World War II fighter pilot, former CASNR Dean Gerald Thomas dies at 94
Gerald Thomas, who served as Dean of Agricultural Sciences at Texas Tech University from 1958 to 1970, has died. He was 94. Thomas passed away peaceably on Tuesday (July 30), his family said.
During his tenure at Texas Tech, Thomas had additional short-term assignments as Deputy Director of the Center for Arid and Semi-Arid Land Studies and Acting Executive Vice-President. In 1969, Texas Tech established the, "Gerald W. Thomas Outstanding Agriculturalist Awards," which recognized individuals for contributions to various areas of Texas agriculture.
Born on a ranch on Medicine Lodge Creek in Idaho, Thomas graduated high school from John Muir Tech in California and received an associate of arts degree from Pasadena Junior College. During summers, Thomas was employed at the Salmon and Targhee National Forests where he worked with forest service staff when World War II began.
Thomas joined the U.S. Navy, serving as a carrier-based Naval Torpedo pilot. He flew a Grumman Avenger TBM from three aircraft carriers "" the USS Ranger, the USS Bunker Hill and the USS Essex. Thomas served in both the Atlantic and Pacific Theaters of Operation and survived a splashdown in the South China Sea, which he chronicled in his book, "Torpedo Squadron Four, A Cockpit View of World War II." He was awarded three Distinguished Flying Crosses, two Air Medals and the Presidential Unit Citation.
Thomas married Jean Ellis in 1945, and remained with her for the next 67 years. Their first two children were born while Thomas worked for the U.S. Soil Conservation Service in Idaho. In 1950, the family moved to College Station, where Thomas completed a master's degree and doctorate in range science at Texas A&M. While in College Station, their third child was born.
Thomas served in several teaching and research positions at Texas A&M, prior to being named dean of the College of Agricultural Sciences at Texas Tech. In August 1970, Thomas was named president of New Mexico State University. He served 14 years in that post.
Thomas was the author or co-author of numerous books and more than 200 other publications. In 1984, New Mexico State named a $1 million-dollar chair in agriculture in his honor and in 1988 designated the university's agriculture and home economics building as Gerald Thomas Hall. He also helped organize the building of the New Mexico Farm and Ranch Heritage Museum.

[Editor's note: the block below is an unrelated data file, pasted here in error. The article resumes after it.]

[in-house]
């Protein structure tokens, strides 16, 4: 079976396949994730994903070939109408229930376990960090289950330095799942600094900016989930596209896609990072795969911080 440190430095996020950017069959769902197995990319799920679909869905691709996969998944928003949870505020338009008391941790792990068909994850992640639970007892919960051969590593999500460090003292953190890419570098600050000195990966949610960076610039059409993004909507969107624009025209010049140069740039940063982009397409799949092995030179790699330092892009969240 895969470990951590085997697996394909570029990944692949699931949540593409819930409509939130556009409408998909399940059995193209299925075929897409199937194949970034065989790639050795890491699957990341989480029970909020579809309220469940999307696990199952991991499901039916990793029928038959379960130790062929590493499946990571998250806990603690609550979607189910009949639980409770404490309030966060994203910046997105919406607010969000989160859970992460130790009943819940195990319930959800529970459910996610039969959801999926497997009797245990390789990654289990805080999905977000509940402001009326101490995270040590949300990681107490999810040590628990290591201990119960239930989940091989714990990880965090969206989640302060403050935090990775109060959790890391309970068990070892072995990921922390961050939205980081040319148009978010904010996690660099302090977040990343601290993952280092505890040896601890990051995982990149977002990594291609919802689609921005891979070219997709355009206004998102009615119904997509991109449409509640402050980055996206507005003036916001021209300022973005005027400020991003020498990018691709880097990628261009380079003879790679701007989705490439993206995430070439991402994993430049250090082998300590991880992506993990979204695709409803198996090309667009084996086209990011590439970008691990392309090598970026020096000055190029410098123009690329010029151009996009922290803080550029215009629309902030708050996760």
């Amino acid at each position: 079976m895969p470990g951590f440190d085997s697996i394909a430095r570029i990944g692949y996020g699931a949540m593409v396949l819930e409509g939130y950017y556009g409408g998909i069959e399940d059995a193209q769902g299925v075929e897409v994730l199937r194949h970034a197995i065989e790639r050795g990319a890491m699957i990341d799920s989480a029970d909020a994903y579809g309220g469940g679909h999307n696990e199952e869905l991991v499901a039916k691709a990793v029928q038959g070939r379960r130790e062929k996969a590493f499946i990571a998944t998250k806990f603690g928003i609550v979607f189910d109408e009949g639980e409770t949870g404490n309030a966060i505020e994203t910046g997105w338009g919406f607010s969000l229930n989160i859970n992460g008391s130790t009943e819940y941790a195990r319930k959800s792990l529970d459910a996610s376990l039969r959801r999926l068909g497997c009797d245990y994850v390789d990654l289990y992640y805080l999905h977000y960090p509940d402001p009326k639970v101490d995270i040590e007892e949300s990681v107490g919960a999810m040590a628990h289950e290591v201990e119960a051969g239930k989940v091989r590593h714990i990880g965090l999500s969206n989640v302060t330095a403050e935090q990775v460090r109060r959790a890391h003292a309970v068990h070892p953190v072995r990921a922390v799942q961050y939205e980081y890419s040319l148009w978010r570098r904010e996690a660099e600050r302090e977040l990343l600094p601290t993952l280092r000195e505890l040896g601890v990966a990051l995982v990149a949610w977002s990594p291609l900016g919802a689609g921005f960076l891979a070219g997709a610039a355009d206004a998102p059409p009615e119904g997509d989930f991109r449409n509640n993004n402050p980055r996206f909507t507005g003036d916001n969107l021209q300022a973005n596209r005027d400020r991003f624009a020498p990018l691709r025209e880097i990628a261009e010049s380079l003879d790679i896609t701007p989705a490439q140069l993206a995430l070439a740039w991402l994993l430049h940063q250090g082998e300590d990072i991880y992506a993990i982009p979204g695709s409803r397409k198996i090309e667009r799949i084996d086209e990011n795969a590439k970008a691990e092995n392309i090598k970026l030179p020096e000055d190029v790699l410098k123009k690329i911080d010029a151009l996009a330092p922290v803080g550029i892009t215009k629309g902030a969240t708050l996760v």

Throughout his career, Thomas maintained a special interest in world food problems, environmental issues, natural resource management and history. He served on the New Mexico State Board of Education and the Research Advisory Committee for the U.S. Agency for International Development.
Written by Norman Martin
CONTACT: Michael Galyean, Dean, College of Agricultural Sciences and Natural Resources, Texas Tech University at (806) 742-2808 or firstname.lastname@example.org
Editor's Note: A memorial service open to the public will be held at 11 a.m. Saturday, Aug. 10, at First Presbyterian Church, 200 Boutz Road, Las Cruces, NM. Following the service, a reception will be held at the church. Gifts can be made in his name to the New Mexico State University Foundation. Contact Deborah Widger at (575) 646-4034 or email@example.com or First Presbyterian Church.
- Agricultural & Applied Economics
- Agricultural Education & Communications
- Animal & Food Sciences
- Landscape Architecture
- Natural Resources Management
- Plant & Soil Science
- Veterinary Science
Editor: Norman Martin
Maps: Where to Find It